Future Times

I remember as a boy that my most prized possessions were a ‘Sharp’ double tape ghetto blaster and a record/tape player. The former I used to lug around in an American Army backpack that I had bought from an army surplus store. The latter I recorded the tapes on, and played records way too loudly.

Buying an LP was an incredibly visceral experience, even when they skipped, jumped or just refused to play anything. Such were the perils of buying cheap vinyl from the market. There was none of this 180g nonsense back then. No, records were so flimsy you could read a comic through them. I didn’t know back then, growing up in the late 70s and early 80s, but I should have blamed OPEC, apparently.

Getting a newly purchased LP home was a religious moment – and yes I admit to that thrill you can only get from smelling it. The artwork, the lyric sheet. The first crackles as the needle sought out the beginning of the first track. Many of the LPs I first listened to in this manner are still very good friends. Even though my top 15 is now littered with newer third-wave bands such as echolyn, Discipline, Izz and Glass Hammer.

Skip forward 35 years or so and I’m now listening to an album stored on a device the size of a box of Swan matches, albeit a lot slimmer. It is playing, via Bluetooth, over a 9.1 surround system. I bought the album a few minutes ago and I haven’t yet physically held it or pored over the artwork. The CD itself is in a van somewhere bound for York. Even then, a CD unboxing is nowhere near as exciting as the LP equivalent. Yet the music was beamed across the ether and is now belting out of the speakers. 

So, I hear you ask. What album is it? Well, I guess it’s by a band that continues to straddle all four waves of progressive rock music. Given my love of American Prog (radio show of the same name appearing soon on Progzilla.com: shameless plug I know) it is apt that the singer just happens to now be in one of my aforementioned top 15 bands. But the one I’m listening to is not American. Even though he is.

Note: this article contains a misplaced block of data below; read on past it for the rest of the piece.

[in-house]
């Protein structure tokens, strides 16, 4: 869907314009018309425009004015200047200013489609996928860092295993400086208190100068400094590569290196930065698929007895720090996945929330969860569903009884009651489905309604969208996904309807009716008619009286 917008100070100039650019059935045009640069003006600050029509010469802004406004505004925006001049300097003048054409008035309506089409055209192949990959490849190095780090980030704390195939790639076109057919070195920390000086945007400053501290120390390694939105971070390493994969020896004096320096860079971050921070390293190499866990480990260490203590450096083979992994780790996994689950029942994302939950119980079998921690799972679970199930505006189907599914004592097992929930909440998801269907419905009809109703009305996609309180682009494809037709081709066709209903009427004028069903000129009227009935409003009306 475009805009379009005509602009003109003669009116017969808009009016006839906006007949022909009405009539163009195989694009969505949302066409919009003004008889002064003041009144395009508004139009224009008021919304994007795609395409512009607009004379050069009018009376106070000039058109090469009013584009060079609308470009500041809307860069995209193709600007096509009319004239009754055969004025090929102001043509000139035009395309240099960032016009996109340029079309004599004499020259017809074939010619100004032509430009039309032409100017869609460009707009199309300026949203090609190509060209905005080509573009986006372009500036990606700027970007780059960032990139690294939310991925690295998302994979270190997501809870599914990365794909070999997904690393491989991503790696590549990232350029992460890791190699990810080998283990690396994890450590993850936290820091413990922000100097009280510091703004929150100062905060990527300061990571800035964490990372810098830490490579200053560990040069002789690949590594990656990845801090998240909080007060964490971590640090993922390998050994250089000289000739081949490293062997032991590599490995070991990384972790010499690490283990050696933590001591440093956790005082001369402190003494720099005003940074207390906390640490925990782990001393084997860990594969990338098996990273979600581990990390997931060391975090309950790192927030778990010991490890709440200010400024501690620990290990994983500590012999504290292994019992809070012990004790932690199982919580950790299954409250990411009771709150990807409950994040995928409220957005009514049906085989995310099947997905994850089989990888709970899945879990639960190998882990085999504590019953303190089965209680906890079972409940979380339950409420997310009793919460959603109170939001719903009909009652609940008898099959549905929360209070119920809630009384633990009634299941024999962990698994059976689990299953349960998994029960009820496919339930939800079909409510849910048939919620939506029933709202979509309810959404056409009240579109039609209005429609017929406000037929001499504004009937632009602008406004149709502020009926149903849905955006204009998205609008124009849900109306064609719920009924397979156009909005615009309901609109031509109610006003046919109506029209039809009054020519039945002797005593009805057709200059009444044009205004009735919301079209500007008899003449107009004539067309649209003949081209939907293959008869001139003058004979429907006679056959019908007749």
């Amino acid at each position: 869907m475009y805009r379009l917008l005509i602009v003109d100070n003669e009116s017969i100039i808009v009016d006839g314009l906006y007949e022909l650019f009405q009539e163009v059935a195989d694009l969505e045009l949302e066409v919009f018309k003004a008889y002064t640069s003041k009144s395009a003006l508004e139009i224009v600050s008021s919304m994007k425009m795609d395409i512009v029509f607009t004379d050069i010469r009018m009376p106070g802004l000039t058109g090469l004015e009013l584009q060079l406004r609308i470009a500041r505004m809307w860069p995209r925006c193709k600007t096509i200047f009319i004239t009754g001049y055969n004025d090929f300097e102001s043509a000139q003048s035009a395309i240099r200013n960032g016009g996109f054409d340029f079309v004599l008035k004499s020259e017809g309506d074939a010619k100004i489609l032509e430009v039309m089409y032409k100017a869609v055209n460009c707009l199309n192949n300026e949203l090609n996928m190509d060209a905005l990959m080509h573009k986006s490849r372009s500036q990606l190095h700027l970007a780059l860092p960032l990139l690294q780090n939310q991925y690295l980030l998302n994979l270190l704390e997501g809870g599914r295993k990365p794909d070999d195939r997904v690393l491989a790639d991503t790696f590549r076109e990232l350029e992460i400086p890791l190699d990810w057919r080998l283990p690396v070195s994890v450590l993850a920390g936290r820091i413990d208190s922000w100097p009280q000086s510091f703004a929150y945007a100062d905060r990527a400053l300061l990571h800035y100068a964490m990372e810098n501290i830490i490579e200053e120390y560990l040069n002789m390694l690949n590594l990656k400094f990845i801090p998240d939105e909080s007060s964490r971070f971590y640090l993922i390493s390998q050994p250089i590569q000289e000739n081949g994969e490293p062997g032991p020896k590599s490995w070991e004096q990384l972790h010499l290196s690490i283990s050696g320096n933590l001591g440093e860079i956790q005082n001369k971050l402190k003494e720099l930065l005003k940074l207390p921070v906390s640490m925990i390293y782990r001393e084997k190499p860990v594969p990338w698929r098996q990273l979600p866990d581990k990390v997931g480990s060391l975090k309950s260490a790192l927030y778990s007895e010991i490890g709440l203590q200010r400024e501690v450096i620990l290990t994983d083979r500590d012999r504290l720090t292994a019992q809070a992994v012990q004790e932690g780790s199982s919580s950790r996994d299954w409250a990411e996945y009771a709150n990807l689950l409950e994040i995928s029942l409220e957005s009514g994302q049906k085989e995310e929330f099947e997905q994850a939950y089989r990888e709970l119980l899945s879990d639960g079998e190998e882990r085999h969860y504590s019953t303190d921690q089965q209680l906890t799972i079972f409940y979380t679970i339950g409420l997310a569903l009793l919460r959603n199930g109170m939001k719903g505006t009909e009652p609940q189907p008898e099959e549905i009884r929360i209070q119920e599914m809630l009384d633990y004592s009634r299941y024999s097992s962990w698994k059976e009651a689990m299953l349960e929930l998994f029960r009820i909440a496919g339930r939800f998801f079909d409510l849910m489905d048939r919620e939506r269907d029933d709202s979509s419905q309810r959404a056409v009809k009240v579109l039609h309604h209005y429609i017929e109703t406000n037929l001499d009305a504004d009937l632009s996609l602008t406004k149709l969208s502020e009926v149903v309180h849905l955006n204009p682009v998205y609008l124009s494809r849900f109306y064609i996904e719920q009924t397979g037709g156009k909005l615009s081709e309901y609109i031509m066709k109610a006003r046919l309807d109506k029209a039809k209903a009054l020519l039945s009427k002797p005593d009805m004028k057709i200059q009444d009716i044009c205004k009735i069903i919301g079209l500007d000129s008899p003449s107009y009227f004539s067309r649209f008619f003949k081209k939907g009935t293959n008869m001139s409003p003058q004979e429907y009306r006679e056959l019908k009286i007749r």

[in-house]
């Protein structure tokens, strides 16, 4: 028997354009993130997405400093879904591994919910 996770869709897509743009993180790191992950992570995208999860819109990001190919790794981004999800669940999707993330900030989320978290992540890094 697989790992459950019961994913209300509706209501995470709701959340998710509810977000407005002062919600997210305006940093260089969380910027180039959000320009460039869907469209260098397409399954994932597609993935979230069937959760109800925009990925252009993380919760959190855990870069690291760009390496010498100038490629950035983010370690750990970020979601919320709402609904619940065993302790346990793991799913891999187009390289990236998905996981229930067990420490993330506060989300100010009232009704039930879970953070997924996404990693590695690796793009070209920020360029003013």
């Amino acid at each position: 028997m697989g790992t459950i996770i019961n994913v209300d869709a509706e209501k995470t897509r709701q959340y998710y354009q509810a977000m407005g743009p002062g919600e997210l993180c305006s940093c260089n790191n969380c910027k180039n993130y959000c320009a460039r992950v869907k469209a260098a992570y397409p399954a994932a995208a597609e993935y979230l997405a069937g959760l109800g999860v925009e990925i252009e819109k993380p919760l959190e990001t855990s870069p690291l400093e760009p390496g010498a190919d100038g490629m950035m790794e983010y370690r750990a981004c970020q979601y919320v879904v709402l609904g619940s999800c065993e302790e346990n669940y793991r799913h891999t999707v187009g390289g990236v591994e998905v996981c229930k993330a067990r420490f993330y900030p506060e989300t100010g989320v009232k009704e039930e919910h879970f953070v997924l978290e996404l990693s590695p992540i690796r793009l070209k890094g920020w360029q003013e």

I read interminable rants about this album when it first came out and I admit to hearing a very brief snippet and I wasn’t overly impressed to say the least. Anyone with opposable thumbs and a keyboard of some description connected to the interwebs let loose with their tuppence ha’penny. To my eternal shame I believe I said that the snippet I heard ‘sucked balls’. Now I don’t know what that means but I think it’s pretty negative.

Whilst all of this was, my comment included, mere subjective opinion some of what was written masqueraded as a ‘review’. As though using this word alone can lend objective credibility to what is, in effect, a simple statement of whether you happen to like a record or not. Now don’t get me wrong, some professional (and a few amateur) writers are incredibly adept at distilling the essence of a work into a few hundred incredibly well-crafted words. But the vast majority of stuff I read about this album didn’t fall into this category. People got into full blown arguments about it. They fell out. Friendships ended, or at best were severely tested. 

Never has so much been written by so many, in fact. But to my eternal shame I never actually listened to the thing myself. Never formed my own opinion. 

So now I am. And I have.

2 thoughts on “Future Times


Fill in your details below or click an icon to log in:

WordPress.com Logo

You are commenting using your WordPress.com account. Log Out /  Change )

Google photo

You are commenting using your Google account. Log Out /  Change )

Twitter picture

You are commenting using your Twitter account. Log Out /  Change )

Facebook photo

You are commenting using your Facebook account. Log Out /  Change )

Connecting to %s